Here, we used a mouse model of Kennedy disease, a degenerative disorder caused by an expanded CAG repeat in the androgen receptor (AR) gene, to explore pathways leading to cellular dysfunction. We demonstrate that male mice containing a targeted Ar allele with 113 CAG repeats (AR113Q mice) exhibit hormone- and glutamine length-dependent missplicing of Clcn1 RNA in skeletal muscle. Changes in RNA splicing are associated with increased expression of the RNA-binding protein CUGBP1. Furthermore, we show that skeletal muscle denervation in the absence of a repeat expansion leads to increased CUGBP1 expression. However, this induction of CUGBP1 is not sufficient to alter Clcn1 RNA splicing, indicating that changes mediated by both denervation and AR113Q toxicity contribute to altered RNA processing. To test this notion directly, we exogenously expressed the AR in vitro and observed hormone-dependent changes in the splicing of pre-mRNAs from a human cardiac troponin T minigene. These effects were notably similar to changes mediated by RNA with expanded CUG tracts, but not CAG tracts, highlighting unanticipated similarities between CAG and CUG repeat diseases. The expanded glutamine AR also altered hormone-dependent splicing of a calcitonin/calcitonin gene-related peptide minigene, suggesting that toxicity of the mutant protein additionally affects RNA processing pathways that are distinct from those regulated by CUGBP1. Our studies demonstrate the occurrence of hormone-dependent alterations in RNA splicing in Kennedy disease models, and they indicate that these changes are mediated by both the cell-autonomous effects of the expanded glutamine AR protein and by alterations in skeletal muscle that are secondary to denervation.

  Z Zhang , X Xu , Y Zhang , J Zhou , Z Yu and C. He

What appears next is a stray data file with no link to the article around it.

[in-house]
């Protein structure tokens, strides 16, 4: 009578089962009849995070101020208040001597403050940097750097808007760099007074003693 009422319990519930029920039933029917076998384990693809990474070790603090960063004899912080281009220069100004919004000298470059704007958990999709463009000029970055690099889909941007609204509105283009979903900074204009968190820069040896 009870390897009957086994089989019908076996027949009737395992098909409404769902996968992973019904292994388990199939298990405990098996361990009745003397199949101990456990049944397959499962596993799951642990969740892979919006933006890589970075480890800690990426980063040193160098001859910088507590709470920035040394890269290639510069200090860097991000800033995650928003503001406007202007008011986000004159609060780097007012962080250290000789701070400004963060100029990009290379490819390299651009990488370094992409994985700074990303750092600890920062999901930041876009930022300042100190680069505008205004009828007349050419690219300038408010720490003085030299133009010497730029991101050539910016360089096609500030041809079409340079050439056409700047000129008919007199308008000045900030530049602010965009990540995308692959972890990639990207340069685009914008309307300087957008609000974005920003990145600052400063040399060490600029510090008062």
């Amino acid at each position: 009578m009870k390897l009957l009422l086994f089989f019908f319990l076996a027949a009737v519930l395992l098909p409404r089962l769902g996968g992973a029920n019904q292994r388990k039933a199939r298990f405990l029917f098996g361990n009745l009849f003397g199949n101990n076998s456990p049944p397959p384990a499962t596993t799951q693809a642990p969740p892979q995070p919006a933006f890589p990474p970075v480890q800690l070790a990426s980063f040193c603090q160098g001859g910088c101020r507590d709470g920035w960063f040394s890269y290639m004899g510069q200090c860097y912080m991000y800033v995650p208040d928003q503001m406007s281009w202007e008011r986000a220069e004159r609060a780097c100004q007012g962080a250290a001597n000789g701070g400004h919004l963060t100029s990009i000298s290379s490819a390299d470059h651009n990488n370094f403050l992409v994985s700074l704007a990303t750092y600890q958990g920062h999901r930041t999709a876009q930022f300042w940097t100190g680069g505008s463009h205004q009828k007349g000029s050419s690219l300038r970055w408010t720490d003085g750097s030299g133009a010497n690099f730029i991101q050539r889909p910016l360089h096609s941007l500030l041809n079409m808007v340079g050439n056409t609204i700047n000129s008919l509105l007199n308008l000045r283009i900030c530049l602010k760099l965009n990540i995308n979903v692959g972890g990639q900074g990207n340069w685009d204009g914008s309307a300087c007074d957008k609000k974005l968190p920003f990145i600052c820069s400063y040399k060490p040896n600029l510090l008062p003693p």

LINGO-1 is a component of the tripartite receptor complexes, which act as a convergent mediator of the intracellular signaling in response to myelin-associated inhibitors and lead to collapse of growth cone and inhibition of neurite extension. Although the function of LINGO-1 has been intensively studied, its downstream signaling remains elusive. In the present study, a novel interaction between LINGO-1 and a serine-threonine kinase WNK1 was identified by yeast two-hybrid screen. The interaction was further validated by fluorescence resonance energy transfer and co-immunoprecipitation, and this interaction was intensified by Nogo66 treatment. Morphological evidences showed that WNK1 and LINGO-1 were co-localized in cortical neurons. Furthermore, either suppressing WNK1 expression by RNA interference or overexpression of WNK1-(123–510) attenuated Nogo66-induced inhibition of neurite extension and inhibited the activation of RhoA. Moreover, WNK1 was identified to interact with Rho-GDI1, and this interaction was attenuated by Nogo66 treatment, further indicating its regulatory effect on RhoA activation. Taken together, our results suggest that WNK1 is a novel signaling molecule involved in regulation of LINGO-1 mediated inhibition of neurite extension.